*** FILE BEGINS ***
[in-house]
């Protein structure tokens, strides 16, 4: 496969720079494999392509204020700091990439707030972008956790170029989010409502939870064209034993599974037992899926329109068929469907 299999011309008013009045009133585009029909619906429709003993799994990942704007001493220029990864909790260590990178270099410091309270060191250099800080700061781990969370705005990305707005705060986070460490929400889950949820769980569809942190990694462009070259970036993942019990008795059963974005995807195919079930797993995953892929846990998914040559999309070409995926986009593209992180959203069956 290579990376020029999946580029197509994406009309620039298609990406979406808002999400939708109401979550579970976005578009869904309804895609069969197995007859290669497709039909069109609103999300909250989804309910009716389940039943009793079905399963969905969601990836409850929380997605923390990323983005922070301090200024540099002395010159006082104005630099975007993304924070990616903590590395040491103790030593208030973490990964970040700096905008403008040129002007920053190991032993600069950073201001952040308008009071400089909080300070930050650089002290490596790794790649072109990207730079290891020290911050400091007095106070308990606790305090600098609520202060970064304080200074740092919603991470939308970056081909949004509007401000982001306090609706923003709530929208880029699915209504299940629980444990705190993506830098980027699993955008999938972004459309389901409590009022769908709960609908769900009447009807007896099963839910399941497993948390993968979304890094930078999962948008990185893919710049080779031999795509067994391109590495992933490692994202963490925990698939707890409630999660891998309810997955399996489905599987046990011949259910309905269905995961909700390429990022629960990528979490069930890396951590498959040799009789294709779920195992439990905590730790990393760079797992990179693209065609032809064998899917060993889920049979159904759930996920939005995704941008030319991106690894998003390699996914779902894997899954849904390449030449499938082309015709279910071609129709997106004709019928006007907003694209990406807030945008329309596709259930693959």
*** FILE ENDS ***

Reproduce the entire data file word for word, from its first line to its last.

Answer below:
[in-house]
């Protein structure tokens, strides 16, 4: 496969720079494999392509204020700091990439707030972008956790170029989010409502939870064209034993599974037992899926329109068929469907 299999011309008013009045009133585009029909619906429709003993799994990942704007001493220029990864909790260590990178270099410091309270060191250099800080700061781990969370705005990305707005705060986070460490929400889950949820769980569809942190990694462009070259970036993942019990008795059963974005995807195919079930797993995953892929846990998914040559999309070409995926986009593209992180959203069956 290579990376020029999946580029197509994406009309620039298609990406979406808002999400939708109401979550579970976005578009869904309804895609069969197995007859290669497709039909069109609103999300909250989804309910009716389940039943009793079905399963969905969601990836409850929380997605923390990323983005922070301090200024540099002395010159006082104005630099975007993304924070990616903590590395040491103790030593208030973490990964970040700096905008403008040129002007920053190991032993600069950073201001952040308008009071400089909080300070930050650089002290490596790794790649072109990207730079290891020290911050400091007095106070308990606790305090600098609520202060970064304080200074740092919603991470939308970056081909949004509007401000982001306090609706923003709530929208880029699915209504299940629980444990705190993506830098980027699993955008999938972004459309389901409590009022769908709960609908769900009447009807007896099963839910399941497993948390993968979304890094930078999962948008990185893919710049080779031999795509067994391109590495992933490692994202963490925990698939707890409630999660891998309810997955399996489905599987046990011949259910309905269905995961909700390429990022629960990528979490069930890396951590498959040799009789294709779920195992439990905590730790990393760079797992990179693209065609032809064998899917060993889920049979159904759930996920939005995704941008030319991106690894998003390699996914779902894997899954849904390449030449499938082309015709279910071609129709997106004709019928006007907003694209990406807030945008329309596709259930693959």